It has been shown experimentally that spontaneous cortical activity in the absence of sensory inputs modulates stimulusevoked activity and is correlated with behavior. In the primary visual cortex (V1), there is a close relationship between ongoing spontaneous activity and the spontaneous firing of a single neuron. There are dynamic switchings amongst spontaneous cortical states. To study theoretically these spatially coherent patterns of spontaneous activity, which emerge in a fluctuationdominated neuronal network, we have developed a coarsegrained representation of neuronal network dynamics in terms of (1+1)D kinetic equations, which are derived via a novel moment closure, directly from the original largescale integrateandfire neuronal network without any free parameters. This powerful kinetic theory captures the full dynamic range of neuronal networks. We have applied this kinetic theory to investigate the spatiotemporal cortical activity in V1 under the linemotion illusion stimulus paradigm. 

October 7, 2005 
Aurelian Rusanu (FAU), "Firstprinciples band structure calculations in metallic alloys" 
Designing materials, particularly at the nanoscale, is an important scientific research area. It includes a large spectrum of basic science and technological developments. In order to provide results that are relevant to real materials, quantum mechanical simulations involving thousands to millions of atoms must be carried out. The locally selfconsistent multiple scattering (LSMS) method is the method of choice for such calculations because it has a technical feature called orderN scaling. We describe an implementation of the LSMS for massively parallel supercomputers using kspace and realspace methods. For magnetic materials, the constrained local moment approach and the exchange interaction method are used. We demonstrate our approach by calculating the electronic and magnetic structure of an iron nanoparticle embedded in iron aluminide crystal matrix.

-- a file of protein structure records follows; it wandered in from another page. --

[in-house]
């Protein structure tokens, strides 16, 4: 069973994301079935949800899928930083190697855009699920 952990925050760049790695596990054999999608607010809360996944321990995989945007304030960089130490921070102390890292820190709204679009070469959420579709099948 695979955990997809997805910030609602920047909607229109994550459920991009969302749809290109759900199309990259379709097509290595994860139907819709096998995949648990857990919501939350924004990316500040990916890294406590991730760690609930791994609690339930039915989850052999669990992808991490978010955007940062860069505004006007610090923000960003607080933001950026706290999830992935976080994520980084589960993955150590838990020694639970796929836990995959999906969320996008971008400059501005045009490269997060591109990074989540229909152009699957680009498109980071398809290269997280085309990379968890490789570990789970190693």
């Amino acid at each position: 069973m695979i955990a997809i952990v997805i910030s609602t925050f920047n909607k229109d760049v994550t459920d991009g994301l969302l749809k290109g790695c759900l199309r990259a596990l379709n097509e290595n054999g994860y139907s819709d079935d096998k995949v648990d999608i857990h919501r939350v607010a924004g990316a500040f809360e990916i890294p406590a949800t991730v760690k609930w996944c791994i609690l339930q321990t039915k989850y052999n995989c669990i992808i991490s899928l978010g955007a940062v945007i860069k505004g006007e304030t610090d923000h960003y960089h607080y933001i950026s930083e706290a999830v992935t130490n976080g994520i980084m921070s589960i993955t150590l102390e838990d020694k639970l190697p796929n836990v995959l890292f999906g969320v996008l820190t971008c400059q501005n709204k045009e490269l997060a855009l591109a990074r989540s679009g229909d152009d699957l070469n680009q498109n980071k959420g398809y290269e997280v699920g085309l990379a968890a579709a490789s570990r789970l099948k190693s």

October 14, 2005 
Spyros Magliveras (FAUMathematics), "Cryptography Today" 
A brief historical introduction of cryptology will be given of cryptology for the years up to 1950. The transition to modern day cryptologic problems and solutions will be presented. Symmetric vs asymmetric cryptography will be explored with particular emphasis on asymmetric (publickey) cryptography. Oneway functions, trapdoor oneway functions, current robust and failed systems and attacks. System failures if quantum computers become practical. Elliptic curve cryptography, and grouptheoretic cryptography will be discussed. 

October 21, 2005 
Pablo Laguna (Penn State University), "Black Hole Simulations: A Tool in a Multimessenger Astronomy" 
A new era in astronomy will begin once gravitational wave interferometers such as LIGO detect first light. These detectors will give us a revolutionary view of the Universe, complementary to the electromagnetic perspective. In this new astronomy, the messengers are gravitational waves, waves such as those produced by binary systems consisting of black holes and/or neutron stars. The detection of gravitational waves is a formidable undertaking, requiring innovative engineering, powerful data analysis tools and careful theoretical modeling. In support of this theoretical modeling, there is an urgent need to develop generic numerical codes capable of assisting us in exploring where and how gravitational wave observations can constrain or inform our understanding of astronomical phenomena and gravity. This talk focuses on the latest developments in the effort to simulate compact object binaries involving black holes and the potential role of these simulations as tools in a multimessenger astronomy. 

November 18, 2005 
Marc Herant, "Mechanics of Motile Cells" 
Although there exists a wealth of data on the mechanical characteristics of cells, attempts to arrive at quantitative models of their behavior have been few, especially in the case of active phenomena such as protrusion or crawling. Instead, emphasis has been placed on the identification of the myriad of cellular proteins, signals, and pathways made possible by the tremendous advances of molecular biology. To fill these lacunae, we develop a rigorous, deterministic, continuummechanical description of ameboid cells that includes proper treatment of the membrane, cytosol, and cytoskeleton components. As an example, I will present an application of this paradigm to the important process of phagocytosis and describe what can be learned by a close comparison with experimental observations of the ingestion of beads by white blood cells. 

December 2, 2005 
Daniel Britt, "The Dark Side of Asteroids" 
Our knowledge about asteroids has rapidly progressed since the Galileo spacecraft delivered our first upclose view of an asteroid on October 29, 1991. Asteroids have turned out to be far more complex then the cold lumps of rock we originally expected. These objects have complex collisional histories, varied structures, and a surprising range of bulk densities/porosities. New observations of comets and Kuiper belt objects have added to our picture of the evolution of small bodies. I will review what is known about the structure of the small bodies of the solar system and the implications for future research and exploration.